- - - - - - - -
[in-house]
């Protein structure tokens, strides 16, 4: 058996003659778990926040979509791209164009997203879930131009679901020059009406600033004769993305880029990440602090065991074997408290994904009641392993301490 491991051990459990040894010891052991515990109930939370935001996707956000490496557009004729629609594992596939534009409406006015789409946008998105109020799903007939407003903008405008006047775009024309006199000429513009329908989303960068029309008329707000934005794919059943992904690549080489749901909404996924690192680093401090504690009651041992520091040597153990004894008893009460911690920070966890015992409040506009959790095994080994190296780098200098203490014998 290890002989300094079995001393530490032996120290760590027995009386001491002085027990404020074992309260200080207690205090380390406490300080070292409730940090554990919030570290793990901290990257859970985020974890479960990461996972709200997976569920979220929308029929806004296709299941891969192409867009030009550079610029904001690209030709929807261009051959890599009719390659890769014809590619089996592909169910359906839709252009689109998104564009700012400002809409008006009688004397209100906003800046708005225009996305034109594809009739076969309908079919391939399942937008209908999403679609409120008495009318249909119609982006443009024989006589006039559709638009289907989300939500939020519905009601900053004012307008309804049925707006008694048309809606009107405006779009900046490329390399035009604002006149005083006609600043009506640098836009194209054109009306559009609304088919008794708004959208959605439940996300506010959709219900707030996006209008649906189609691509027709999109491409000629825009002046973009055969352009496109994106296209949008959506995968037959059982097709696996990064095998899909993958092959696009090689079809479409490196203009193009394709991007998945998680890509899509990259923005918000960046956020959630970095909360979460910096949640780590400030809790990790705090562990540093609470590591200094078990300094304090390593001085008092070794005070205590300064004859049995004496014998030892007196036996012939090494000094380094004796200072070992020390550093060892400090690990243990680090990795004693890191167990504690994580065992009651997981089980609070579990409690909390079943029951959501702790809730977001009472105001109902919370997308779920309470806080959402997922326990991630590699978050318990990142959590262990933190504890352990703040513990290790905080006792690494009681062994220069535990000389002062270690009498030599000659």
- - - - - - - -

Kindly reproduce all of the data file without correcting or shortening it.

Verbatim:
[in-house]
């Protein structure tokens, strides 16, 4: 058996003659778990926040979509791209164009997203879930131009679901020059009406600033004769993305880029990440602090065991074997408290994904009641392993301490 491991051990459990040894010891052991515990109930939370935001996707956000490496557009004729629609594992596939534009409406006015789409946008998105109020799903007939407003903008405008006047775009024309006199000429513009329908989303960068029309008329707000934005794919059943992904690549080489749901909404996924690192680093401090504690009651041992520091040597153990004894008893009460911690920070966890015992409040506009959790095994080994190296780098200098203490014998 290890002989300094079995001393530490032996120290760590027995009386001491002085027990404020074992309260200080207690205090380390406490300080070292409730940090554990919030570290793990901290990257859970985020974890479960990461996972709200997976569920979220929308029929806004296709299941891969192409867009030009550079610029904001690209030709929807261009051959890599009719390659890769014809590619089996592909169910359906839709252009689109998104564009700012400002809409008006009688004397209100906003800046708005225009996305034109594809009739076969309908079919391939399942937008209908999403679609409120008495009318249909119609982006443009024989006589006039559709638009289907989300939500939020519905009601900053004012307008309804049925707006008694048309809606009107405006779009900046490329390399035009604002006149005083006609600043009506640098836009194209054109009306559009609304088919008794708004959208959605439940996300506010959709219900707030996006209008649906189609691509027709999109491409000629825009002046973009055969352009496109994106296209949008959506995968037959059982097709696996990064095998899909993958092959696009090689079809479409490196203009193009394709991007998945998680890509899509990259923005918000960046956020959630970095909360979460910096949640780590400030809790990790705090562990540093609470590591200094078990300094304090390593001085008092070794005070205590300064004859049995004496014998030892007196036996012939090494000094380094004796200072070992020390550093060892400090690990243990680090990795004693890191167990504690994580065992009651997981089980609070579990409690909390079943029951959501702790809730977001009472105001109902919370997308779920309470806080959402997922326990991630590699978050318990990142959590262990933190504890352990703040513990290790905080006792690494009681062994220069535990000389002062270690009498030599000659």